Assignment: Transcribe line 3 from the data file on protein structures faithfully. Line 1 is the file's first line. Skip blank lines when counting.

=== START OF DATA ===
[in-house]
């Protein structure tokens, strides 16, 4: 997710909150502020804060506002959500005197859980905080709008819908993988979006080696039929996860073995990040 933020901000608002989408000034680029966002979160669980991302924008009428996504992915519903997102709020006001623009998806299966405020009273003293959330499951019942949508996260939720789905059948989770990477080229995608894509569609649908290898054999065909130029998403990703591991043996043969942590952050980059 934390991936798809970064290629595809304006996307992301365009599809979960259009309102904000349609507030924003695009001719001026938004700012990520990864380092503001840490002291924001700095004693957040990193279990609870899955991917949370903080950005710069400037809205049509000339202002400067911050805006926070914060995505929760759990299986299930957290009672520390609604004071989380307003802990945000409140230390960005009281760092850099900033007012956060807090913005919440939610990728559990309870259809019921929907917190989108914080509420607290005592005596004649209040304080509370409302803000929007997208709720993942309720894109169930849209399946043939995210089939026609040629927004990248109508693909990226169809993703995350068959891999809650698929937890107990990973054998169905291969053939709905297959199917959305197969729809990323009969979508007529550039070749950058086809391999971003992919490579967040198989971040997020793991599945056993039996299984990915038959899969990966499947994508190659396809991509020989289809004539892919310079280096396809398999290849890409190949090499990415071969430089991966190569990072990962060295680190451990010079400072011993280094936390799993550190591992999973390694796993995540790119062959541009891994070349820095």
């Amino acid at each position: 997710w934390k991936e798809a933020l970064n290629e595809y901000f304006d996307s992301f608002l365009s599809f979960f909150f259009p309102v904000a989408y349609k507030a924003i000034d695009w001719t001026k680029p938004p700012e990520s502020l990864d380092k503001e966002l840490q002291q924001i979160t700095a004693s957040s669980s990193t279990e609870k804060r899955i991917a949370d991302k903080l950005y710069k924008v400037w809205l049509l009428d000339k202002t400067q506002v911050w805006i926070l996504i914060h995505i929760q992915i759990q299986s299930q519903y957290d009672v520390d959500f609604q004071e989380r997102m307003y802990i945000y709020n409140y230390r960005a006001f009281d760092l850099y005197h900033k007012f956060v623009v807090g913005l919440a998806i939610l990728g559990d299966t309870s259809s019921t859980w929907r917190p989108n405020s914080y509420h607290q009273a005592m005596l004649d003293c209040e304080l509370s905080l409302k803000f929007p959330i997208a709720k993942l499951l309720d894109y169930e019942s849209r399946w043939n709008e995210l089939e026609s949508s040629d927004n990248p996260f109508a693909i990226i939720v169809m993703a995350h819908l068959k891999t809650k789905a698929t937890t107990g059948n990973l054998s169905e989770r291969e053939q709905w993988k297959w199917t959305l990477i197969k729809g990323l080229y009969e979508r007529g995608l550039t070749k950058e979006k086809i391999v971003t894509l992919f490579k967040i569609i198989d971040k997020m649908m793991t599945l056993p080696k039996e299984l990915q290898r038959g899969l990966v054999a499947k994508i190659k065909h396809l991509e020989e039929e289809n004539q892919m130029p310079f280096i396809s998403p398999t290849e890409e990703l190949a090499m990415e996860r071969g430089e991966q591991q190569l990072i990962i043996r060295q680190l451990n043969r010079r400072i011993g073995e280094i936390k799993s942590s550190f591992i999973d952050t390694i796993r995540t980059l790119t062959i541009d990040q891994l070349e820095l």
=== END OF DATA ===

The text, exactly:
């Amino acid at each position: 997710w934390k991936e798809a933020l970064n290629e595809y901000f304006d996307s992301f608002l365009s599809f979960f909150f259009p309102v904000a989408y349609k507030a924003i000034d695009w001719t001026k680029p938004p700012e990520s502020l990864d380092k503001e966002l840490q002291q924001i979160t700095a004693s957040s669980s990193t279990e609870k804060r899955i991917a949370d991302k903080l950005y710069k924008v400037w809205l049509l009428d000339k202002t400067q506002v911050w805006i926070l996504i914060h995505i929760q992915i759990q299986s299930q519903y957290d009672v520390d959500f609604q004071e989380r997102m307003y802990i945000y709020n409140y230390r960005a006001f009281d760092l850099y005197h900033k007012f956060v623009v807090g913005l919440a998806i939610l990728g559990d299966t309870s259809s019921t859980w929907r917190p989108n405020s914080y509420h607290q009273a005592m005596l004649d003293c209040e304080l509370s905080l409302k803000f929007p959330i997208a709720k993942l499951l309720d894109y169930e019942s849209r399946w043939n709008e995210l089939e026609s949508s040629d927004n990248p996260f109508a693909i990226i939720v169809m993703a995350h819908l068959k891999t809650k789905a698929t937890t107990g059948n990973l054998s169905e989770r291969e053939q709905w993988k297959w199917t959305l990477i197969k729809g990323l080229y009969e979508r007529g995608l550039t070749k950058e979006k086809i391999v971003t894509l992919f490579k967040i569609i198989d971040k997020m649908m793991t599945l056993p080696k039996e299984l990915q290898r038959g899969l990966v054999a499947k994508i190659k065909h396809l991509e020989e039929e289809n004539q892919m130029p310079f280096i396809s998403p398999t290849e890409e990703l190949a090499m990415e996860r071969g430089e991966q591991q190569l990072i990962i043996r060295q680190l451990n043969r010079r400072i011993g073995e280094i936390k799993s942590s550190f591992i999973d952050t390694i796993r995540t980059l790119t062959i541009d990040q891994l070349e820095l």